5.
EClinicalMedicine ; 27: 100552, 2020 Oct.
Artigo em Inglês | MEDLINE | ID: mdl-33150324

RESUMO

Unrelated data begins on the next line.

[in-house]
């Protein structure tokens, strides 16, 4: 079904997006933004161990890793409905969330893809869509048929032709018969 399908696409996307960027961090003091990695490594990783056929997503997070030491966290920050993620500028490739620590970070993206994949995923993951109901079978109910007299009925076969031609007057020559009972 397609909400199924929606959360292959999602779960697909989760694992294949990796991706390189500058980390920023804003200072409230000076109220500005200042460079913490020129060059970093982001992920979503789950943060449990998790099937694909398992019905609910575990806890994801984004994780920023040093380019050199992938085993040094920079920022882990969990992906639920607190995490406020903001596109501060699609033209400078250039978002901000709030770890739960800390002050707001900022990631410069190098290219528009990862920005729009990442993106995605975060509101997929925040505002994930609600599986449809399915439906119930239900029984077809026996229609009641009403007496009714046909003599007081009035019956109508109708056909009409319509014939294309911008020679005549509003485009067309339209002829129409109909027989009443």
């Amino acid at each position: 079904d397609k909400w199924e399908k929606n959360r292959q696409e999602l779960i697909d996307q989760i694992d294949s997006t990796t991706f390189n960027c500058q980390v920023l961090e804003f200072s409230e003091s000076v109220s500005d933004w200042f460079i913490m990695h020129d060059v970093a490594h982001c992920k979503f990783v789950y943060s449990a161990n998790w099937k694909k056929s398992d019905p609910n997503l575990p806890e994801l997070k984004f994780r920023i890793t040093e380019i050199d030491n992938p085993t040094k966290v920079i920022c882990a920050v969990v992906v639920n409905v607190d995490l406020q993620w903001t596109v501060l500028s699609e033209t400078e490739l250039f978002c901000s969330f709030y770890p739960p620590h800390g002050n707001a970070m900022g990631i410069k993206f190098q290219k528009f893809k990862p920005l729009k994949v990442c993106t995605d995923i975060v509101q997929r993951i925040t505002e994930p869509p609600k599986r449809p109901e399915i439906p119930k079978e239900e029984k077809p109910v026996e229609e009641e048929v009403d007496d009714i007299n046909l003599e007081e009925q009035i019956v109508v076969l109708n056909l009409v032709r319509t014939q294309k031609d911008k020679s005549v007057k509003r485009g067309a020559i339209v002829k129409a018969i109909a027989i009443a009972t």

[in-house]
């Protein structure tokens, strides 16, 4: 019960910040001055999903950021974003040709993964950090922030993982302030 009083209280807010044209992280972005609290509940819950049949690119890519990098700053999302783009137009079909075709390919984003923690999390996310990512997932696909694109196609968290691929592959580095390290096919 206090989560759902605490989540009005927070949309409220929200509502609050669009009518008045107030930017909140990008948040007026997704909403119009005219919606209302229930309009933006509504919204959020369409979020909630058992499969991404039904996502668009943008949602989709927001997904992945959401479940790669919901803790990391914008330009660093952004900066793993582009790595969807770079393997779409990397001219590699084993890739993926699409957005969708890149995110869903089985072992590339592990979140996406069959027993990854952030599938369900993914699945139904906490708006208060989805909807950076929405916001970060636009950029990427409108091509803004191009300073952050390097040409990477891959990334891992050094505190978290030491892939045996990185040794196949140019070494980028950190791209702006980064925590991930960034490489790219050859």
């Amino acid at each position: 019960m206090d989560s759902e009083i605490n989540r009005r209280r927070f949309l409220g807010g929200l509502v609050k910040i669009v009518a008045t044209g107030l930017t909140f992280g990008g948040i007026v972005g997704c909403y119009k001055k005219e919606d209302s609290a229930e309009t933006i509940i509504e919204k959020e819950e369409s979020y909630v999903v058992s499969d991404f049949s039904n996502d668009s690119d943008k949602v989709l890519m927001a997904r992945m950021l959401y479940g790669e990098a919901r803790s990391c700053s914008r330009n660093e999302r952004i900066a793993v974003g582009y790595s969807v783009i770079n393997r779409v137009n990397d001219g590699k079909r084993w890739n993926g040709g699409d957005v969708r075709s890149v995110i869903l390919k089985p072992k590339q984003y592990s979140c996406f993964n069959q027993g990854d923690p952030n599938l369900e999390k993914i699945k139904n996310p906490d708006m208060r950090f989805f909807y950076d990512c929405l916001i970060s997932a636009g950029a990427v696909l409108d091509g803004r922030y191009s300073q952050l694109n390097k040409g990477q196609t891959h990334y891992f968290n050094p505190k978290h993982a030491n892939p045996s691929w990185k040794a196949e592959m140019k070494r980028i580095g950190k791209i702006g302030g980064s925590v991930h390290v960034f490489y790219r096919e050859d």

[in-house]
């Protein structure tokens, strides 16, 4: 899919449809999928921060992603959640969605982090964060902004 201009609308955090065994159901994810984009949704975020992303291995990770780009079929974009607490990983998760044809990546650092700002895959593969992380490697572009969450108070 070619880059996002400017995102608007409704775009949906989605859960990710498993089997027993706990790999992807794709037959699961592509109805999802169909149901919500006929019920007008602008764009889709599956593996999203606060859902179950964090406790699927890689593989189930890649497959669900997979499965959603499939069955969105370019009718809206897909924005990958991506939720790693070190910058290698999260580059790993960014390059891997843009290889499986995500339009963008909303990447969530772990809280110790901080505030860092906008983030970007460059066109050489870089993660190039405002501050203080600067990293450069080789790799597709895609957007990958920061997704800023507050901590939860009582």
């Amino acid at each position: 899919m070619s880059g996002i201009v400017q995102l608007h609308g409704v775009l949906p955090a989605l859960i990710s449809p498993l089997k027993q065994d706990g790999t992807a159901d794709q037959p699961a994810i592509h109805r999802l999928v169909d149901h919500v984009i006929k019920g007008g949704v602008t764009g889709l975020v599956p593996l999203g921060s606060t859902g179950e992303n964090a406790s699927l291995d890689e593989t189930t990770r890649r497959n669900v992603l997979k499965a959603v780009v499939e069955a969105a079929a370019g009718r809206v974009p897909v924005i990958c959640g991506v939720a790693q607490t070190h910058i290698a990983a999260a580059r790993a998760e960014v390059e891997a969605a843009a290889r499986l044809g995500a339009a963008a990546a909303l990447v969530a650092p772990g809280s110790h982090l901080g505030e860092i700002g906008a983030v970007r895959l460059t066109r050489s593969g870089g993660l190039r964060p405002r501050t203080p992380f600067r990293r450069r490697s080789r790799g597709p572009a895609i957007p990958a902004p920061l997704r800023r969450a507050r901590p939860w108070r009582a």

Background: Chronic kidney disease (CKD) measures (estimated glomerular filtration rate [eGFR] and albuminuria) are frequently assessed in clinical practice and improve the prediction of incident cardiovascular disease (CVD), yet most major clinical guidelines do not have a standardized approach for incorporating these measures into CVD risk prediction. "CKD Patch" is a validated method to calibrate and improve the predicted risk from established equations according to CKD measures. Methods: Utilizing data from 4,143,535 adults from 35 datasets, we developed several "CKD Patches" incorporating eGFR and albuminuria, to enhance prediction of risk of atherosclerotic CVD (ASCVD) by the Pooled Cohort Equation (PCE) and CVD mortality by Systematic COronary Risk Evaluation (SCORE). The risk enhancement by CKD Patch was determined by the deviation between individual CKD measures and the values expected from their traditional CVD risk factors and the hazard ratios for eGFR and albuminuria. We then validated this approach among 4,932,824 adults from 37 independent datasets, comparing the original PCE and SCORE equations (recalibrated in each dataset) to those with addition of CKD Patch. Findings: We confirmed the prediction improvement with the CKD Patch for CVD mortality beyond SCORE and ASCVD beyond PCE in validation datasets (Δc-statistic 0.027 [95% CI 0.018-0.036] and 0.010 [0.007-0.013] and categorical net reclassification improvement 0.080 [0.032-0.127] and 0.056 [0.044-0.067], respectively). The median (IQI) of the ratio of predicted risk for CVD mortality with CKD Patch vs. the original prediction with SCORE was 2.64 (1.89-3.40) in very high-risk CKD (e.g., eGFR 30-44 ml/min/1.73m2 with albuminuria ≥30 mg/g), 1.86 (1.48-2.44) in high-risk CKD (e.g., eGFR 45-59 ml/min/1.73m2 with albuminuria 30-299 mg/g), and 1.37 (1.14-1.69) in moderate risk CKD (e.g., eGFR 60-89 ml/min/1.73m2 with albuminuria 30-299 mg/g), indicating considerable risk underestimation in CKD with SCORE. The corresponding estimates for ASCVD with PCE were 1.55 (1.37-1.81), 1.24 (1.10-1.54), and 1.21 (0.98-1.46). Interpretation: The "CKD Patch" can be used to quantitatively enhance ASCVD and CVD mortality risk prediction equations recommended in major US and European guidelines according to CKD measures, when available. Funding: US National Kidney Foundation and the NIDDK.